Returns Management: Here They Come Again!
Returned goods are an issue for retailers throughout the year, but they can really cause headaches in the aftermath of the holiday sales peak. You can set your calendar by it: customers who, for some reason, aren't satisfied with the gifts they've received or the purchases they've made will begin returning those items en masse even before the first quarter is over.
For your operations staff, it will seem like they didn't even have a chance to take a breath before jumping straight from the frying pan into the fire.
"Returns season" generally peaks in the weeks following the holidays. When it really gets going, you'll no doubt notice some extra strain on your customer service and warehouse operations. And as you create your month- and year-end reports, you'll see how much these product returns affect your bottom line.
While it may be too late to implement significant changes in your internal returns management processes for the current quarter, now is the perfect time to conduct a post-mortem assessment of your current processes and identify improvements that can be made for the coming year. Here are a few key themes to consider:
1. Take care of your customer. Whatever your company's return policy, handle the customer's request for exchange or refund promptly and pleasantly. Years ago, all-star direct retailers such as L.L.Bean and Lands’ End set a high standard for the acceptance and processing of product returns. Their people-first approach endeared customers to them for a generation.
Newer companies like Amazon.com and Zappos have since raised the bar even higher. These well-run businesses create trust, in part, through their return policies that make sense for all.
When a customer returns an item to you, it's one of the key contact moments you have with them; they'll remember how it was handled. Take care of them at this key moment and they'll almost certainly shop with you again.
During your returns peak, don't allow any backlog in physical handling of returns to affect the customer. First deal with the customer, then deal with the physical return.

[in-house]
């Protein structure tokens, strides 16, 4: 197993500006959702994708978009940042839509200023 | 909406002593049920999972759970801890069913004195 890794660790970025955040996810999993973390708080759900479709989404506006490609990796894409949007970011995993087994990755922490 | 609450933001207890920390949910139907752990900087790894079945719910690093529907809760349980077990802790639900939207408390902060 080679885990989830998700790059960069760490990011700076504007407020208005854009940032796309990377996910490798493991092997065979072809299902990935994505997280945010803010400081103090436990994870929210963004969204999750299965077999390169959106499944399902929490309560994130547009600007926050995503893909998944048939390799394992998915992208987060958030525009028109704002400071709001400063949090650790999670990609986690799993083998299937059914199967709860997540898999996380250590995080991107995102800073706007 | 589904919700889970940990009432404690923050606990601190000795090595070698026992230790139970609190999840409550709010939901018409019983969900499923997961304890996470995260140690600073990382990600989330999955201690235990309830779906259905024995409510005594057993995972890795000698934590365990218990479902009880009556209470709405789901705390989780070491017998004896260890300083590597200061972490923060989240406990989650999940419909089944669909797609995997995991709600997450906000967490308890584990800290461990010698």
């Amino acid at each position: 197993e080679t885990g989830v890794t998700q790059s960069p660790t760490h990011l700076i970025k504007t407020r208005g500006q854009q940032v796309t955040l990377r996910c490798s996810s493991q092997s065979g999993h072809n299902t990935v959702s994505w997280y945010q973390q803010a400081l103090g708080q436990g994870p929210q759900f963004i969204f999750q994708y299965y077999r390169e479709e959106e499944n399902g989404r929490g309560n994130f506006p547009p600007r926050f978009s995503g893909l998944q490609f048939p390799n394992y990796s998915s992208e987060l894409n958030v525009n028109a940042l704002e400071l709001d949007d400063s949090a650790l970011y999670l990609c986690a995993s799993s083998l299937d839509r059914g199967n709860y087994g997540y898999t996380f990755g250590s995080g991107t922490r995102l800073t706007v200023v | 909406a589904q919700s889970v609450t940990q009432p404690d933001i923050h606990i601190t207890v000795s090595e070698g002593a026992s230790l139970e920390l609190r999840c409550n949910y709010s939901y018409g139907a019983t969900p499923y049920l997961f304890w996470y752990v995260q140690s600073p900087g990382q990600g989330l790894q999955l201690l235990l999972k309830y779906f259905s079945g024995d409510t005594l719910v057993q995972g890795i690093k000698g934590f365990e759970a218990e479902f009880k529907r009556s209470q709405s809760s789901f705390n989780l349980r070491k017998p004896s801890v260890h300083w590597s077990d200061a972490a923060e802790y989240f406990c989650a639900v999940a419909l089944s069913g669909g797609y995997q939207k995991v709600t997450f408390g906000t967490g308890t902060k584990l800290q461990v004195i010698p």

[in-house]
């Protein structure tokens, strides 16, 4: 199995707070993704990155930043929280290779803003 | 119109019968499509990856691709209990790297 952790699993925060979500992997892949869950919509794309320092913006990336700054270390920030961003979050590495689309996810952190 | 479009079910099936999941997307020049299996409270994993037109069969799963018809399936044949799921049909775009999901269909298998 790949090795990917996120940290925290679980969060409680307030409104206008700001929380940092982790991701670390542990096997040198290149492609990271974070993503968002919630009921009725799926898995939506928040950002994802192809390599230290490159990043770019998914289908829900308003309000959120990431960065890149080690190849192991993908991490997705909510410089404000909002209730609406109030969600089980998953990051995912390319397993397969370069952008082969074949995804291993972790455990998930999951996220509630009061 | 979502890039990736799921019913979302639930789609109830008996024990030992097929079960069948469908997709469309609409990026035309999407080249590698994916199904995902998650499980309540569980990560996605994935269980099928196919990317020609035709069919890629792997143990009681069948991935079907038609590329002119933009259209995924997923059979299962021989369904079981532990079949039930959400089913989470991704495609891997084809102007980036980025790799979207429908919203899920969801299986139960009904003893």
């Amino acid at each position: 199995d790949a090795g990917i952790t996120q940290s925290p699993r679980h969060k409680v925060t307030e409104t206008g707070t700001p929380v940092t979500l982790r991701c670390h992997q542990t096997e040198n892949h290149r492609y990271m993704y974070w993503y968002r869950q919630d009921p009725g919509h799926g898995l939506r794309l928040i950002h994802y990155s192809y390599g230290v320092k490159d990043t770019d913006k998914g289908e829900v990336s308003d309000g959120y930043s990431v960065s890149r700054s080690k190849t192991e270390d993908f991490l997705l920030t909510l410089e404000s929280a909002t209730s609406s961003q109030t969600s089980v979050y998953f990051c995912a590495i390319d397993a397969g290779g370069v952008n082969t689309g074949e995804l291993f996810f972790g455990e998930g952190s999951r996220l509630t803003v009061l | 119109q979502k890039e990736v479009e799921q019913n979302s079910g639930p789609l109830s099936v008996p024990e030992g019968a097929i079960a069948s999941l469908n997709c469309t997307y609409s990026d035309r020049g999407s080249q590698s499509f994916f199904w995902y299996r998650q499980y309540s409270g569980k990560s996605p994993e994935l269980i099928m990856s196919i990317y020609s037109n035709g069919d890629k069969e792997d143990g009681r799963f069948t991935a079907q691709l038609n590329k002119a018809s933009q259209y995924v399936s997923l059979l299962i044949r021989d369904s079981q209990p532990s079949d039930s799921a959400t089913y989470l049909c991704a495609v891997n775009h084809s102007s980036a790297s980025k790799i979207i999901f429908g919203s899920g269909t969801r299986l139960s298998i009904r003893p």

2. Listen to your customer. There's valuable information to be gained from returns. You must understand the motivations behind returns in any effort to try and reduce them. You'll find that it pays to document the reason for every return. You can then quantify and share this information with other departments within the company — suppliers too — to take corrective action.
Oft-cited reasons for returned products include "damaged," "poor quality," "doesn't fit," "item not as expected" and "changed mind." While you can't prevent a customer's change of heart, communication with packers and shippers, product developers, and vendors can minimize damaged product and ensure a consistent fit within your product lines. With rigorous enforcement over time, customers will respond by returning fewer items.
Furthermore, working with creative resources can enhance the accuracy of product photos and descriptions in your marketing sales channels. Whenever and wherever possible, target your marketing message to match your customer's perspective. Something as simple as showing front, back and side images of a product directly reduces returns.
Lastly, take another look at your "Returns By Reason" form. Don't simply list 10 reasons in random or alphabetical order, as the customer will likely select the first item on the list. Make it easy for them to understand by listing categories of reasons for returns (e.g., quality, damage, fit, etc.) to choose from so it's clear to all what prompted the return.
Joe is Vice President of Product Solutions at Software Paradigms International (SPI), an award-winning provider of technology solutions, including merchandise planning applications, mobile applications, eCommerce development and hosting and integration services, to retailers for more than 20 years.
Joe is a 34-year veteran of the retail industry with hands-on experience in marketing, merchandising, inventory management and business development at multichannel retail companies including Lands’ End, LifeSketch.com, Nordstrom.com and Duluth Trading Company. At SPI, Joe uses his experience to help customers and prospects understand how to improve sales and profits through applying industry best practices in merchandise planning and inventory management systems and processes.